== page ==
'Swimming is definitely on the up'A - SAJ president highlights quality; implores sponsors to fund development

Published: Monday | December 31, 2012 Comments 0
Wynter
Wynter
Atkinson
Atkinson

André Lowe, Senior Staff Reporter

World Short Course Swimming Championships silver medallist, Alia Atkinson, who barely missed an Olympic medal when she placed fourth at the London Games this past summer, has been flying the flag for Jamaican swimming over the past few years.

However, Amateur Swimming Association of Jamaica (ASAJ) president, Martin Lyn, says that the country has more to offer.

Atkinson came within a couple strokes of a bronze medal in the 100m breaststroke at the recent Olympic Games in London and closed a splendid year for herself and Jamaican swimming with two second-place finishes at the recent short course World Champs in Istanbul.

However, she was not the only Jamaican in Istanbul as 16-year-old Timothy Wynter, one of several young and exciting Jamaican swimmers, had also achieved the qualifying mark for the championship.

Wynter, who is more versed over longer distances, swam a personal best 55.55 seconds in the 100m backstroke in Istanbul and also competed in the 100m butterfly, 50m backstroke and 50m butterfly events.

"This is a silver medal at the highest level. I know that the Olympics is a big hype, but the World Championships is bigger in swimming for the swimming fraternity and the fact that Alia has attained two silver medals at this level is an encouraging sign, even if she still has a long way to go," Lyn told The Gleaner.

'young timothy'

"Alia did extremely well at the World Championships, but we should remember that we also sent another swimmer in young Timothy, who, at 16, has made the times that qualify him to swim at this level," Lyn added.

"We encourage the sponsors to come on board because Alia is just one of many athletes that we have capable of attaining national and world recognition in swimming," Lyn continued. "There are two or three other swimmers ahead of Timothy in the line, but for one reason or the other, they could not make this championships in Istanbul, so swimming is definitely on the up and up for Jamaica, not only in the short term, but in the long-term future."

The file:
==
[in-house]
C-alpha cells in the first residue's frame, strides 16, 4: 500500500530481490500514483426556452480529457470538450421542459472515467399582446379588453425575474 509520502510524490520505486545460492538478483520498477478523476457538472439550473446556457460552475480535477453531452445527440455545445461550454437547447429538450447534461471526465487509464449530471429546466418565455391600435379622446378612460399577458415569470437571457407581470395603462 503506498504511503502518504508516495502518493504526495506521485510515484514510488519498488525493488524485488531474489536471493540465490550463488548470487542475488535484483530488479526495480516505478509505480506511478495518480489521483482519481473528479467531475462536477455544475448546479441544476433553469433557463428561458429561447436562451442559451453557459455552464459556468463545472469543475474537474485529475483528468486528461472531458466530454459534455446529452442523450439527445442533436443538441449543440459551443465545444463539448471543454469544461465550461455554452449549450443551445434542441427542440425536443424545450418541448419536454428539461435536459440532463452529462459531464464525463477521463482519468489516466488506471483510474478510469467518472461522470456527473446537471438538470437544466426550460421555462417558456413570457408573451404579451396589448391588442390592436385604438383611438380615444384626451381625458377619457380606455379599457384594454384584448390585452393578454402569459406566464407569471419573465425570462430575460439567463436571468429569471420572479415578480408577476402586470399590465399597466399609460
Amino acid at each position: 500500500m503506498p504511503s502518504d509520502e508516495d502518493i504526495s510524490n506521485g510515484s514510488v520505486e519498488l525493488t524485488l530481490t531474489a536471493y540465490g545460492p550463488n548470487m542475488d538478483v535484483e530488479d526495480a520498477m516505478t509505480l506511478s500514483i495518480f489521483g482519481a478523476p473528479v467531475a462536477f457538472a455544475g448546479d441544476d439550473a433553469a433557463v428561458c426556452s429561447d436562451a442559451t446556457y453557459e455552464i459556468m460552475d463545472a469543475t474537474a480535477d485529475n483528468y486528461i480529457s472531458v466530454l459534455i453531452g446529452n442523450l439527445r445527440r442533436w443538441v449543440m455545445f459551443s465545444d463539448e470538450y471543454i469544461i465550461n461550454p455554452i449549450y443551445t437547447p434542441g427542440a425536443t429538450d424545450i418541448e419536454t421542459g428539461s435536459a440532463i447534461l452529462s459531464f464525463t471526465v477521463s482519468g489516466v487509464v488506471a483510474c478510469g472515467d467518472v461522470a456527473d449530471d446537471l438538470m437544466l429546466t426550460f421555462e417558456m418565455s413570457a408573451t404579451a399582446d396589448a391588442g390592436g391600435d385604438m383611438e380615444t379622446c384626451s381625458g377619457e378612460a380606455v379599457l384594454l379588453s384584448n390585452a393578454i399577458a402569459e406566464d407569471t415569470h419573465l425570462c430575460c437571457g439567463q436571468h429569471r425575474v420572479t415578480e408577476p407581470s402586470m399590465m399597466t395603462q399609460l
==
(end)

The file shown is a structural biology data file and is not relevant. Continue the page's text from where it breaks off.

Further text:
What is being done to keep these youngsters exposed and interested in the sport?

Lyn noted that there are several programmes in place to ensure the development of the island's most promising talent, but also underscored that there are several other opportunities for top swimmers, particularly scholarship openings at overseas institutions.

"We have the programmes in place to ensure that, for the years to come, swimming will be well represented at the highest level," Lyn sought to assure. "The swimming fraternity is extremely vibrant in terms of looking for sponsorship locally and otherwise, it's slow in coming, but it's coming.

"Breanna Roman and Timothy Wynter have gone away on scholarships and others recently as well, and that's an opportunity as well that we are just catching up with. The potential for our swimmers to get scholarships at overseas institutions and even high schools in the United States (US) is there," Lyn noted.

"They leave here with what we give them and get further exposed in the US while still representing Jamaica," Lyn noted.


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